Jenny Ferreria, the current principal and educator at CES explained to the Shoshone News-Press that the school became a Science Magnet School in the year 2009. In the United States education system, magnet schools are public schools with specialized courses, in this case, courses related to STEM (Science, Technology, Engineering and Mathematics).

“You feel it when you walk in the doors,” Ferreira said. “Canyon is special for many reasons, but what sets it apart from other schools is the community’s support for the school and the passion of the staff members who work here.”

She went on to say that the fact that because the school is more rural, it creates the opportunity for a more tight-knit family vibe.

This can provide even more experiences for the students as parents and volunteers are always willing to step in and help out in different capacities. This can be volunteering to read to students, prepping materials, setting up and organizing classrooms, offering their skills to maintain or improve something in the building or on the grounds, or bringing a tractor or mowers as well as other pieces of equipment to improve the area of the playground, to donating materials and/or supplies to make improvements.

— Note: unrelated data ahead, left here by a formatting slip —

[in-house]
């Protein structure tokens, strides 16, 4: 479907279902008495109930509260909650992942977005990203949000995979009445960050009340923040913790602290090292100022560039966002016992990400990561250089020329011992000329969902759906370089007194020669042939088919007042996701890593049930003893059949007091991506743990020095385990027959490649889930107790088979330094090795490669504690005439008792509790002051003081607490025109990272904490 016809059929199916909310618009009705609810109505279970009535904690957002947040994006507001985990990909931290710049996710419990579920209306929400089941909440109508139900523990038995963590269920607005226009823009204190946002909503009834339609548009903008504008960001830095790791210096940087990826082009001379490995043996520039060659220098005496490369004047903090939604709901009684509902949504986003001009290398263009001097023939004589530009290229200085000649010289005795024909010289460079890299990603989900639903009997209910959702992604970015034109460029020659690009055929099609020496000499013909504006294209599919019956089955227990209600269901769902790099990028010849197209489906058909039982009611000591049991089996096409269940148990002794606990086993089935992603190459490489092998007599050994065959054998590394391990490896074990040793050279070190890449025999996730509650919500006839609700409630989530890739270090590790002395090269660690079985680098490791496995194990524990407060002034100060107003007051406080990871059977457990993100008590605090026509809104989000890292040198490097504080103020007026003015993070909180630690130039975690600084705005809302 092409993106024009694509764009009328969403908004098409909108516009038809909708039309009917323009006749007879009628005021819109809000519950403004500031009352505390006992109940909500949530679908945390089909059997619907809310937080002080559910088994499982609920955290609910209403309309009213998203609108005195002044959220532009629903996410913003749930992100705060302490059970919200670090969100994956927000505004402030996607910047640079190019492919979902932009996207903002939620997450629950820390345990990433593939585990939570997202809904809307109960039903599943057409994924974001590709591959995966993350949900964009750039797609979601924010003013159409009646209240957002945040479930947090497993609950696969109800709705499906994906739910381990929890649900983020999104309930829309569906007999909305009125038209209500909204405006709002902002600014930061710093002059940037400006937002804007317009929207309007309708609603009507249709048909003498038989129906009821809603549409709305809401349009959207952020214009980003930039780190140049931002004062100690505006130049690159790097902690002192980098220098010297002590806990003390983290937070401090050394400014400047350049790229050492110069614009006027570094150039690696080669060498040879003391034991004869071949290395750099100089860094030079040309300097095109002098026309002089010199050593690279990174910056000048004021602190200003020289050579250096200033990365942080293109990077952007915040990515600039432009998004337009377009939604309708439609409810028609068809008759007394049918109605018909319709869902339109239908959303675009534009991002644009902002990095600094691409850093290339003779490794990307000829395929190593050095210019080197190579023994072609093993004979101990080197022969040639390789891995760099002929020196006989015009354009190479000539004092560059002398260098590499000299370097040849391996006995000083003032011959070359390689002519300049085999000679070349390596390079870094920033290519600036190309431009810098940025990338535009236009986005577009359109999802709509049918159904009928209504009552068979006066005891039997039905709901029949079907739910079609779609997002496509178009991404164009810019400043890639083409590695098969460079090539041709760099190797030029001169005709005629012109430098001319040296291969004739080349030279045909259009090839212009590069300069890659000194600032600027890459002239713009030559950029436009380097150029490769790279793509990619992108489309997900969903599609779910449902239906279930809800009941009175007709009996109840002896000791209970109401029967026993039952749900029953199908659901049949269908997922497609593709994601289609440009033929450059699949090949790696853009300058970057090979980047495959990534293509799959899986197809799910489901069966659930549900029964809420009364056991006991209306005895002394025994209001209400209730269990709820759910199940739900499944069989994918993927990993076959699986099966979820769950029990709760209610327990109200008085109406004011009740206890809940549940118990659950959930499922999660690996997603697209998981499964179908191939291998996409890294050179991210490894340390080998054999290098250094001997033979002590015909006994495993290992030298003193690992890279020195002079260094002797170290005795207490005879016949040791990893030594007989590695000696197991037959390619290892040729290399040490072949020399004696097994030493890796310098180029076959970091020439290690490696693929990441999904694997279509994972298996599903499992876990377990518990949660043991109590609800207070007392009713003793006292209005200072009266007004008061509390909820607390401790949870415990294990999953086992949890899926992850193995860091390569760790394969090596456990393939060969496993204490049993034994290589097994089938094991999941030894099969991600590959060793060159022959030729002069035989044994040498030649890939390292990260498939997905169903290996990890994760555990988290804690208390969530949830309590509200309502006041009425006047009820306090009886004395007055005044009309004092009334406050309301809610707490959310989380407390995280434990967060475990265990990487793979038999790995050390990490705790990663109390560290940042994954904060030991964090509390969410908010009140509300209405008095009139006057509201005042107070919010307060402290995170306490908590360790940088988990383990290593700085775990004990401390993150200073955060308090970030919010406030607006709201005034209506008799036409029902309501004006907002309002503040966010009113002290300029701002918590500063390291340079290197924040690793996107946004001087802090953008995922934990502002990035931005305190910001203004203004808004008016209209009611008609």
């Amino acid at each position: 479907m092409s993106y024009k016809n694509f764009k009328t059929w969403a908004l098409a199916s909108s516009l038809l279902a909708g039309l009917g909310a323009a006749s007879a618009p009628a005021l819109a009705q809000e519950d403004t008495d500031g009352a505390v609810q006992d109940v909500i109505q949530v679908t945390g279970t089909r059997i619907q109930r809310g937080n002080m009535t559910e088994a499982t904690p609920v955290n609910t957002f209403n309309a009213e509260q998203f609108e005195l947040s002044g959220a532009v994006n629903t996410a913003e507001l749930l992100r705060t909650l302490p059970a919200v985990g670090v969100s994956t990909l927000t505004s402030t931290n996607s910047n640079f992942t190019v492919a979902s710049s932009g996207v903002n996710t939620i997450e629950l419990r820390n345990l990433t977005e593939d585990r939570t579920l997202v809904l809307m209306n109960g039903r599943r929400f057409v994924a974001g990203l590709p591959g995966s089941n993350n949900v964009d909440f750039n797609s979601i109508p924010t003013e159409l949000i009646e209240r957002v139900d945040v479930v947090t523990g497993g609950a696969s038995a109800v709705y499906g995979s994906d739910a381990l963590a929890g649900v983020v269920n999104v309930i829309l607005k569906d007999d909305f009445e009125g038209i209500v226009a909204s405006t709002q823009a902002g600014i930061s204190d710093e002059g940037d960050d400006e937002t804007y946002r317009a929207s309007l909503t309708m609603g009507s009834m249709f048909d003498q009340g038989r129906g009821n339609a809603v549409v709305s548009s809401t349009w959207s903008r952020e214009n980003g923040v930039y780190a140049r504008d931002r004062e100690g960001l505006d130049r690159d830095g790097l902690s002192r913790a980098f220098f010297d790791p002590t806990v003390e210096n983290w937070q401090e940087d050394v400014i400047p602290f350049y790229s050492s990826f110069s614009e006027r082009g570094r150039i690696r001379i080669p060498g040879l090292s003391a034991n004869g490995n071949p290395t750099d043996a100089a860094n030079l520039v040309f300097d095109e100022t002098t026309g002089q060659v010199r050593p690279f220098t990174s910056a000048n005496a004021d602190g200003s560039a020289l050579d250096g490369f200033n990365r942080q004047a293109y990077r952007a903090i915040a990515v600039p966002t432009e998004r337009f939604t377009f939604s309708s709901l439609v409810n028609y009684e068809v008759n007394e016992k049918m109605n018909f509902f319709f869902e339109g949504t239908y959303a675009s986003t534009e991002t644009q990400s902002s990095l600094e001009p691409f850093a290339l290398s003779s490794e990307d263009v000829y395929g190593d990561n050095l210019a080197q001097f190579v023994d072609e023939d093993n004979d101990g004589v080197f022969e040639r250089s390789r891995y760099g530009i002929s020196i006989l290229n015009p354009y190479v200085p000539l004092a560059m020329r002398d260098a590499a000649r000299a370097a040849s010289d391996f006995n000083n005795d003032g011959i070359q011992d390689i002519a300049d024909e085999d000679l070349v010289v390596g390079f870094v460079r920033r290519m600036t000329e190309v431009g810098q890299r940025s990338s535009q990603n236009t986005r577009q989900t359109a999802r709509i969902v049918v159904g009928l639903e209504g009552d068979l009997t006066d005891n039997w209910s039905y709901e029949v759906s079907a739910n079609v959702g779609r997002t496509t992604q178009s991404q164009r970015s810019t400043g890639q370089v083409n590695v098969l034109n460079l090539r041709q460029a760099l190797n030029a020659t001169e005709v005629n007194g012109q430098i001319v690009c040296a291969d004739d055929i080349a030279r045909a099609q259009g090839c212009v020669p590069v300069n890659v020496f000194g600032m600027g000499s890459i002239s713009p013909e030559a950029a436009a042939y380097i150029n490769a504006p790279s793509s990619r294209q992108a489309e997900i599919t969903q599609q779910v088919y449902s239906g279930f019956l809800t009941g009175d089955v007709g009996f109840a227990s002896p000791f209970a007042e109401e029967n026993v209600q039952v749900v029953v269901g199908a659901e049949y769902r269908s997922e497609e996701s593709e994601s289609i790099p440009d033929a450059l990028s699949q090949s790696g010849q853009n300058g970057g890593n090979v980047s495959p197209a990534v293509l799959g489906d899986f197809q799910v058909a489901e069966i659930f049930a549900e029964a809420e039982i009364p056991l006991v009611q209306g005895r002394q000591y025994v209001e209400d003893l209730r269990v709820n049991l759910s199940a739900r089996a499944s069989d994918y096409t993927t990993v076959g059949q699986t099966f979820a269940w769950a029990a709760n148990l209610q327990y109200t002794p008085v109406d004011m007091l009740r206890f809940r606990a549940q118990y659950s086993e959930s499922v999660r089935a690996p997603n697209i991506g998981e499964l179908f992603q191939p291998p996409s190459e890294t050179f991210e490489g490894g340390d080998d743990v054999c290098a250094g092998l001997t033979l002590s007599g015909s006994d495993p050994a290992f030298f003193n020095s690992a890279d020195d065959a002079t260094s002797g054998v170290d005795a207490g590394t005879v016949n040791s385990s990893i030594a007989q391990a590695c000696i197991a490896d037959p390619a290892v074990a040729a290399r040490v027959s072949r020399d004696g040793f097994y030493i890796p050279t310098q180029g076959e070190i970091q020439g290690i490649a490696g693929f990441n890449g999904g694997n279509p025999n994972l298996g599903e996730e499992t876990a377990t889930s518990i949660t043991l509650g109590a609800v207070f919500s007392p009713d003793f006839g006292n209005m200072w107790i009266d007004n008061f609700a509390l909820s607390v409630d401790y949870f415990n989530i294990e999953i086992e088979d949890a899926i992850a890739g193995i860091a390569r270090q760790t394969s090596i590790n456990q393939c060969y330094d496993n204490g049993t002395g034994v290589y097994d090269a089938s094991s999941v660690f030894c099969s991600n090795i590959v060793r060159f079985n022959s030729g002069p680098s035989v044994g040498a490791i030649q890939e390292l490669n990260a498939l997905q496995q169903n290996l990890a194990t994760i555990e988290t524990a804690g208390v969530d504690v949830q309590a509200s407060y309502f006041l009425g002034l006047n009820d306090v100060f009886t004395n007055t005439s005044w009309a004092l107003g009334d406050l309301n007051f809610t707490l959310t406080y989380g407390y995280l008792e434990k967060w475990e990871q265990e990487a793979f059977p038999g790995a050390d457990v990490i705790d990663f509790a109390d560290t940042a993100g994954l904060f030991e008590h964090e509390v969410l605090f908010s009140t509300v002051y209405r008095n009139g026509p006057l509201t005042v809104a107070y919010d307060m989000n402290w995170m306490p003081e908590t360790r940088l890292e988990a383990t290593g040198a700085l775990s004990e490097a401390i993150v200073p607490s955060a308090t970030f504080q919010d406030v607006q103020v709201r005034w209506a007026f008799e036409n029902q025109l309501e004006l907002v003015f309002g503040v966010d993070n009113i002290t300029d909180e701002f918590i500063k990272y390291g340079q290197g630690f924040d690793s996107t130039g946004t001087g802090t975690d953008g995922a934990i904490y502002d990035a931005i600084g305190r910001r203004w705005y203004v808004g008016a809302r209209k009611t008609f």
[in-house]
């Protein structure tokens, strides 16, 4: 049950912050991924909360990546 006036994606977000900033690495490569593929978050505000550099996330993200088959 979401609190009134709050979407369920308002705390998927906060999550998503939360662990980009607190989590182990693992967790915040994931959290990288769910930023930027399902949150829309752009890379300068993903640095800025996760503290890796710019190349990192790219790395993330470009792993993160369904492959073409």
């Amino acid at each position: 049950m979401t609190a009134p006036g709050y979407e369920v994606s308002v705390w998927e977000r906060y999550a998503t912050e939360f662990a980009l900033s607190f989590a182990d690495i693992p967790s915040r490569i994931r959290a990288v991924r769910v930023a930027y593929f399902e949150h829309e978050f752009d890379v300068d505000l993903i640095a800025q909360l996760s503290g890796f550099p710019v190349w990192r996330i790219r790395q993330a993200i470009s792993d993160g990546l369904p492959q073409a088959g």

As with any small school in a district like the KSD, the idea has been thrown around on numerous occasions to shut down CES.

The first talks of closing CES came in 1985 after 55% of KSD patrons rejected a supplemental override levy, which required a majority for approval — at the same time enrollment was dropping across the district leaving administrators asking themselves if it was a good idea to keep the building open.

Leif Bretthauer, KSD’s assistant school superintendent at the time, pitched the idea that money could be saved by busing the sixth-graders from Canyon to Pinehurst Elementary, or by sending all sixth-graders in the district to Kellogg Junior High. Because of Canyon’s distance from Kellogg, the district receives extra state support for operating a “remote” school, provided enrollment stayed above 90 students. This made sense if they only moved the sixth-grade students, but to move both of their upper grades it would lower their enrollment to the point that closing would be required.

Around this same time, Kootenai School District trustees voted to close Rose Lake Elementary, a school in the Kootenai District about eight miles from Canyon that was deemed unsafe. The 47 students, ranging from kindergarten to fifth grade were transferred to Canyon Elementary school for the 1985-1986 school year.